Speaking to even a small group of people – especially clients – can be very difficult. Few people are truly good at this. It's more like some are just less terrible than others.
You get less terrible at it by doing it more. Which is why larger shops have account executives, and even entire 'new business' departments. But we creatives still get pulled into the presentation teams anyway, so not much way out of it.
Here are some tips for making what can be a dreadful experience into fun. (Okay, at least less dreadful.)
It's all in the prep
The recent documentary 'Best of Enemies' showed how in the Gore Vidal vs William F Buckley debates, Gore cleaned Buckely's clock. How? Because during the weeks before the debate, Buckley went sailing. Vidal stayed home and prepped.
Just how to prep will vary. But here are a few givens:
- Know your own productSeems obvious, but many don't. What does your studio offer? What is your 'unique selling proposition'?
- Know your client's businessThis is harder, but it can actually be done with the client's help. They will be impressed you care.
- Know your client's needsAsk them what they need, and where they want to take their business. At the very least, you must have a clear idea as to what it is they are asking from you.
(Wo)man with a plan
Armed with the above information, it's now just a matter of putting your message together. Map out what you want to say, and how you want to say it. Make a list, much like a table of contents.
Many creatives are uncomfortable with 'selling' their services. But realize it's simply an opportunity to share your excitement about what you do, and how it can help the client. There's nothing high pressure there, and it can actually be fun. Remember, clients are hoping to find someone to work with – they want to like you.
Visuals into words
Describing creative services to lay-folk isn't easy. My parents still scratch their heads wondering what I do. Similarly, some clients are more savvy, and others will need more hand-holding.
So make your presentations about SHOWING, instead of TELLING. As visual artists, this is our forte anyway. Here are some production options for a presentation:
- Use your websiteMaybe you need to keep a presentation simple, and don't have time to create new material. The best bet can be to use examples off of your existing online portfolio. It takes on a whole new meaning with you talking them through the examples, explaining each in terms of their needs.
- Slide showsPowerPoint or Keynote are still standards and work just fine. And give far more control than just browsing your site.
- Multimedia presentationsIf this is a big presentation, then pull all stops out and go big. A short reel (yes, even for still work) and some over-sized displays can make a big impact and are all options. Going all out also tells a client you will deliver for them. (But yes, it's a bummer when you don't win the job.)
An away game's bag of tricks
Will the presentation be held at your fancy penthouse offices with panoramic views and tricked-out conference room? Or, if you work out of your basement, might you be better off presenting at their space?
Heading to their space means you don't need to clean the basement cat box. But it also means they'll have distractions and interruptions in their own office space.
Since their offices may not be as tricked-out with presentation gear as yours, here are a few cool tools we have in our bag of tricks, for going on the road:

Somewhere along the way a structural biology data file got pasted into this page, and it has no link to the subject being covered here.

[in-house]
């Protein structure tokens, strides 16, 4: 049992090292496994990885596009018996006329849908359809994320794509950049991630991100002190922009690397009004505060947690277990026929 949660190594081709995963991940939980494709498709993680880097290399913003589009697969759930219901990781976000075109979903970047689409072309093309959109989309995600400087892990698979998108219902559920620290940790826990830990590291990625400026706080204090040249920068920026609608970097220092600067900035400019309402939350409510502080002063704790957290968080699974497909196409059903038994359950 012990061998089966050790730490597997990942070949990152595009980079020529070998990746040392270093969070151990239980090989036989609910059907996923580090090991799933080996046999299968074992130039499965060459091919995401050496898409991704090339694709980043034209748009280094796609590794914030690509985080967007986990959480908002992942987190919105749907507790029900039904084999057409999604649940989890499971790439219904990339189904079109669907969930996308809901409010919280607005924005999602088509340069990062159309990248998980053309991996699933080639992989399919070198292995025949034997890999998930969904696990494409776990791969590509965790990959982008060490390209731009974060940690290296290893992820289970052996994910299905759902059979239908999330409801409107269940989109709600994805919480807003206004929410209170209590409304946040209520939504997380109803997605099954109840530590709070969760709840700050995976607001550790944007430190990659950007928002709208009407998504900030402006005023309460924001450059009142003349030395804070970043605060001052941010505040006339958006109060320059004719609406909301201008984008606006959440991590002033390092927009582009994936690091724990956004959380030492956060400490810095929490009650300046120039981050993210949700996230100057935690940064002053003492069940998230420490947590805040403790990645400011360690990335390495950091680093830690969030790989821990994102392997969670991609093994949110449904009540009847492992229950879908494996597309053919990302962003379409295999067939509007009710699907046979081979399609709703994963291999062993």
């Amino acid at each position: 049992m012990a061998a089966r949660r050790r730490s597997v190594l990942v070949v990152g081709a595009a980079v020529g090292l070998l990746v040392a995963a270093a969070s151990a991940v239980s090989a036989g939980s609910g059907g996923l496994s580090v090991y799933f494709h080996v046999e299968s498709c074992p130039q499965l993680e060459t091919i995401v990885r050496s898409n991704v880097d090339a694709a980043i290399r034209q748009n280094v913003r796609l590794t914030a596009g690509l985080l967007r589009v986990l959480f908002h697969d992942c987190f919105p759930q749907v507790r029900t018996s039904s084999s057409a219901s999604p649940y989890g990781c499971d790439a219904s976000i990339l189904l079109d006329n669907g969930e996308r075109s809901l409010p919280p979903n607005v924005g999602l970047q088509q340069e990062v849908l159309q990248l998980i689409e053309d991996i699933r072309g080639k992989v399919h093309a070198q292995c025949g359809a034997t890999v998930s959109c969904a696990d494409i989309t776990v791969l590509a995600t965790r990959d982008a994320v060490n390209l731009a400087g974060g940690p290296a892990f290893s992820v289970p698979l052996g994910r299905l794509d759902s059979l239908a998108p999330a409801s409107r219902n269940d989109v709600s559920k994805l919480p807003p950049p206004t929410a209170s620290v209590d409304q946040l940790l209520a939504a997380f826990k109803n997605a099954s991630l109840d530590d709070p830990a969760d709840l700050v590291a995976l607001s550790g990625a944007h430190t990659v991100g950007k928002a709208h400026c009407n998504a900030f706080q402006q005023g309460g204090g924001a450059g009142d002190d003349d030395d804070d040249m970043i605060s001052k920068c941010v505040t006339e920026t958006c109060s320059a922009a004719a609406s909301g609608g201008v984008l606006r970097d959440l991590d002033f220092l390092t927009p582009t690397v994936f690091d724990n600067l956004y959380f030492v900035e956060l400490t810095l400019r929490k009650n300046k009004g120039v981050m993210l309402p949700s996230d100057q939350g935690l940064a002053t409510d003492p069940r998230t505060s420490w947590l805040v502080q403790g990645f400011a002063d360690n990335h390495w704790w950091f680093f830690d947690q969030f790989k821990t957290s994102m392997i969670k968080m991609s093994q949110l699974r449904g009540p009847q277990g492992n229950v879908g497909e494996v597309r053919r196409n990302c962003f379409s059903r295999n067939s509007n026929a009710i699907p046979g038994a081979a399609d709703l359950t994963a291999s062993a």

The Cube LED projector is a contender for the best in class of ultra-affordable projectors. Unlike the large, heavy and expensive projectors, this retails for under $300US, measures a super-tiny 2-inch cube and weighs in at a featherweight of 0.3 pounds.
While it caps out at about 50 lumens and 854 x 480, in the real world it kicks out a usable image even in moderately lit rooms. It comes with a small stand (sporting gorilla-style legs), a remote control, charger and even adapter cables—awesome!
You can't always bring the whole team to a presentation, right? With Logitech's line of portable conferencing devices, you can do it virtually.
We looked at their new ConferenceCam Connect ($499US) with it's ultra portable all-in-one design. It comes with a remote that snaps into place, doubling as a lens cover during transport. It supports a full HD 1080p video, 360-degree sound, and is optimized for up to about 6 people in a conference room.
For the next presentation, skip PowerPoint and Keynote and give Prezi a whirl. As a cloud based tool it offers a different take on both creating and presenting your content. It's a natural for remote collaboration, and perfect for presenting to remote clients. (Look for their free version option, which is sort of hidden off to the side.)
The confidence to jump on their desk!
Ad man Ben Colarossi gained fame as Creative Director, creating campaigns for Wendy's, Texaco, Revlon and Timex. He was known for his indefatigable passion when it came to pitching a client. "I just didn't stop. I would pound an idea home to them until they understood what I had in mind. Nothing could stop me back then," explained Ben.
Once during a presentation, he didn't feel like the client was paying attention. So he stood up, leaped onto the client's desk and said, "Do I have your attention now? Don't you understand how important what I am saying is to your business?" He not only won the account, but the event was later chronicles in AdAge Magazine by its Editor in Chief.
Not everyone is as ballsy as Ben to pull off such a stunt, nor talented enough to get away with it. But confidence and charm is important when making a presentation. Confidence comes in knowing what you are saying is true. And charm comes from being relaxed and talking TO your audience, rather than AT them. Both will come with a bit of practice.
Words: Lance Evans